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" We rode on until we came almost immediately below the main peak, which I denominated the Snow Peak, as it exhibited more snow to the eye than any of the neighboring summits. "
Curiosities [afterw.] Romance of modern travel - Page 181
1847
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House Documents, Otherwise Publ. as Executive Documents ..., Volume 4, Part 2

United States
...There at last it rose by our sides, a nearly perpendicular wall of granite, terminating 2,001) to 3,000 feet above our heads in a serrated line of broken,...it exhibited more snow to the eye than any of the neighboring summits. Here were three small lakes of a green color, each of perhaps a thousand yards...
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A Report on an Exploration of the Country Lying Between the Missouri River ...

John Charles Frémont - Astronomy - 1843 - 207 pages
...There at last it rose by our sides, a nearly perpendicular wall of granite, terminating 2.000 to 3,000 feet above our heads in a serrated line of broken,...it exhibited more snow to the eye than any of the neighboring summits. Here were three small lakes of a green color, each of perhaps a thousand yards...
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Report of the Exploring Expedition to the Rocky Mountains in the Year 1842 ...

John Charles Frémont, John Torrey - Astronomy - 1845 - 583 pages
...There at last it rose by our sides, a nearly perpendicular wall of granite, terminating 2,000 to 3,OOU feet above our heads in a serrated line of broken,...it exhibited more snow to the eye than any of the neighboring summits. Here were three small lakes of a green color, each of perhaps a thousand yards...
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Narrative of the Exploring Expedition to the Rocky Mountains in the Year ...

John Charles Frémont, John Torrey - United States - 1840 - 278 pages
...There at last it rose by our sides, a nearly perpendicular wall of granite, terminating 2,000 to 3,000 feet above our heads in a serrated line of broken,...it exhibited more snow to the eye than any of the neighboring summits. Here were three small lakes of a green color, each of perhaps a thousand yards...
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Report of the Exploring Expedition to the Rocky Mountains in the Year 1842 ...

John Charles Frémont - America - 1845 - 693 pages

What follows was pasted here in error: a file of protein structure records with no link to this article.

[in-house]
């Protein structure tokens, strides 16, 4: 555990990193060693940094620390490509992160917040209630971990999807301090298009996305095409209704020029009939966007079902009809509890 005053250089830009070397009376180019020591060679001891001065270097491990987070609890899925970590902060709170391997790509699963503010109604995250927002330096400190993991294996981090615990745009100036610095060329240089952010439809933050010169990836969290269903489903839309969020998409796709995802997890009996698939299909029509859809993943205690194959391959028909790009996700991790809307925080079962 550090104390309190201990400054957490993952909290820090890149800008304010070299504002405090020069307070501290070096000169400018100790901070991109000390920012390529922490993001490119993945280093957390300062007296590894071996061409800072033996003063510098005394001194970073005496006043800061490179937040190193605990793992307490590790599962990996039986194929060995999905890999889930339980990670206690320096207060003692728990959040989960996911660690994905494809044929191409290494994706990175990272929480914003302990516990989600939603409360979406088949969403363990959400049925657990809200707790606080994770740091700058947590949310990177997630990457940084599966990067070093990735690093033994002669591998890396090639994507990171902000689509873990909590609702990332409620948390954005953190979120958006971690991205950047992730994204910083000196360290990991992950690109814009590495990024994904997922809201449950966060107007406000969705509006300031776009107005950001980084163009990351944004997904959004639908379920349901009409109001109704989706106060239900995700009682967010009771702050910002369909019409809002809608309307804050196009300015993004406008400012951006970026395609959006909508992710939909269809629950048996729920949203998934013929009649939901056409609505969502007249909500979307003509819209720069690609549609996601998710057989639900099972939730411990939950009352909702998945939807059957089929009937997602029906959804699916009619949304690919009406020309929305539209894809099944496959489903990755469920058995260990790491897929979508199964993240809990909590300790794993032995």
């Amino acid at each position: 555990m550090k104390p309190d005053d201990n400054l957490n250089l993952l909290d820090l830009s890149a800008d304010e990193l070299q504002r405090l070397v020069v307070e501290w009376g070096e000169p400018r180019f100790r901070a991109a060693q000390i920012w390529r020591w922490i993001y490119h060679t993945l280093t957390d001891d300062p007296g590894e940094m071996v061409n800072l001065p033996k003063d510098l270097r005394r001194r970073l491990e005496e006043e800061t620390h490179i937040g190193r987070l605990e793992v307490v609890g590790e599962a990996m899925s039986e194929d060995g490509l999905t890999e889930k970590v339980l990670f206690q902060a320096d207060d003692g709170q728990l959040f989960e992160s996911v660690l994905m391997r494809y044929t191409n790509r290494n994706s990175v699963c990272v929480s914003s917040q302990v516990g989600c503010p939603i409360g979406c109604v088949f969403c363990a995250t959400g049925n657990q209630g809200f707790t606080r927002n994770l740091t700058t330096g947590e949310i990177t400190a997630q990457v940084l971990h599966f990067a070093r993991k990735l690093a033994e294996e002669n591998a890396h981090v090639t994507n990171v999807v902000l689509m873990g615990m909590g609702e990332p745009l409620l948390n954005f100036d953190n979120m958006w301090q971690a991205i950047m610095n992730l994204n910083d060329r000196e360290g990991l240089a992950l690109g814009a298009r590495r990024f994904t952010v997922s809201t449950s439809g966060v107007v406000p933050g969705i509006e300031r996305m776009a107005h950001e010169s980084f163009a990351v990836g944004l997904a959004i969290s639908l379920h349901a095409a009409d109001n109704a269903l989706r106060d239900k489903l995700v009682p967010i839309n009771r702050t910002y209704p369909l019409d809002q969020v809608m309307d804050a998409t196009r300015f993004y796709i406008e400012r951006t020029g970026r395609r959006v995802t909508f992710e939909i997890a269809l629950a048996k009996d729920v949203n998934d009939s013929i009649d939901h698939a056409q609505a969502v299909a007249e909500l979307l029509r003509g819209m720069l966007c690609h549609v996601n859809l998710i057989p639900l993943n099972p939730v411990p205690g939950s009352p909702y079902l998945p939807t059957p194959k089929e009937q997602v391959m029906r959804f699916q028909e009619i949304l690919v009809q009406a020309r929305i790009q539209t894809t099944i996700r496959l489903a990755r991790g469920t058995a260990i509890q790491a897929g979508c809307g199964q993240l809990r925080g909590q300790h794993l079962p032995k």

...nearly perpendicular wall of granite, terminating 2,000 to 3,000 feet above our heads in a serrated Hue of broken, jagged cones. We rode on until we came...it exhibited more snow to the eye than any of the neighboring summits. Here were three small lakes of a green color, each of perhaps a thousand yards...
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Narrative of the Exploring Expedition to the Rocky Mountains in the Year ...

John Charles Frémont - Pacific States - 1846 - 186 pages
...last it rose by our sides, a nearly perpendicular wall of granite, terminating 2,000 to 3,000 feel above our heads in a serrated line of broken, jagged...rode on until we came almost immediately below the mnin peak, which I denominated the Snow peak, as it exhibited more snow to the eye than any of the...
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The American Journal of Science and Arts

Geology - 1847
...There at last it rose by our sides, a nearly perpendicular wall of granite, terminating 2,000 to 3,000 feet above our heads in a serrated line of broken,...it exhibited more snow to the eye than any of the neighboring summits. Here were three small lakes of a green color, each perhaps a thousand yards in...
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Oregon and California: The Exploring Expedition to the Rocky Mountains ...

John Charles Frémont - United States - 1849 - 456 pages
...There at last it rose by our sides, a nearly perpendicular wall of granite, terminating 2,000 to 3,000 feet above our heads in a serrated line of broken,...it exhibited more snow to the eye than any of the neighboring summits. Here were three small lakes of a green color, each, perhaps, of a thousand yards...
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The Exploring Expedition to the Rocky Mountains, Oregon and California: To ...

John Charles Frémont - Discoveries in geography - 1850 - 456 pages
...There at last it rose by our sides, a nearly perpendicular wall of granite, terminating 2,000 to 3,000 feet above our heads in a serrated line of broken,...it exhibited more snow to the eye than any of the neighboring summits. Here were three small lakes of a green color, each, perhaps, of a thousand yards...
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Historical Collections of the Great West: Containing Narratives ..., Volumes 1-2

Henry Howe - Mississippi River Valley - 1855 - 448 pages
...part termed the Wind River Mountains. " We rode on," says Fremont, in describing the ascent, " ;mtil we came almost immediately below the main peak, which...it exhibited more snow to the eye than any of the neighboring summits. Here were three small lakes of a green color, each of, perhaps, a thousand yards...
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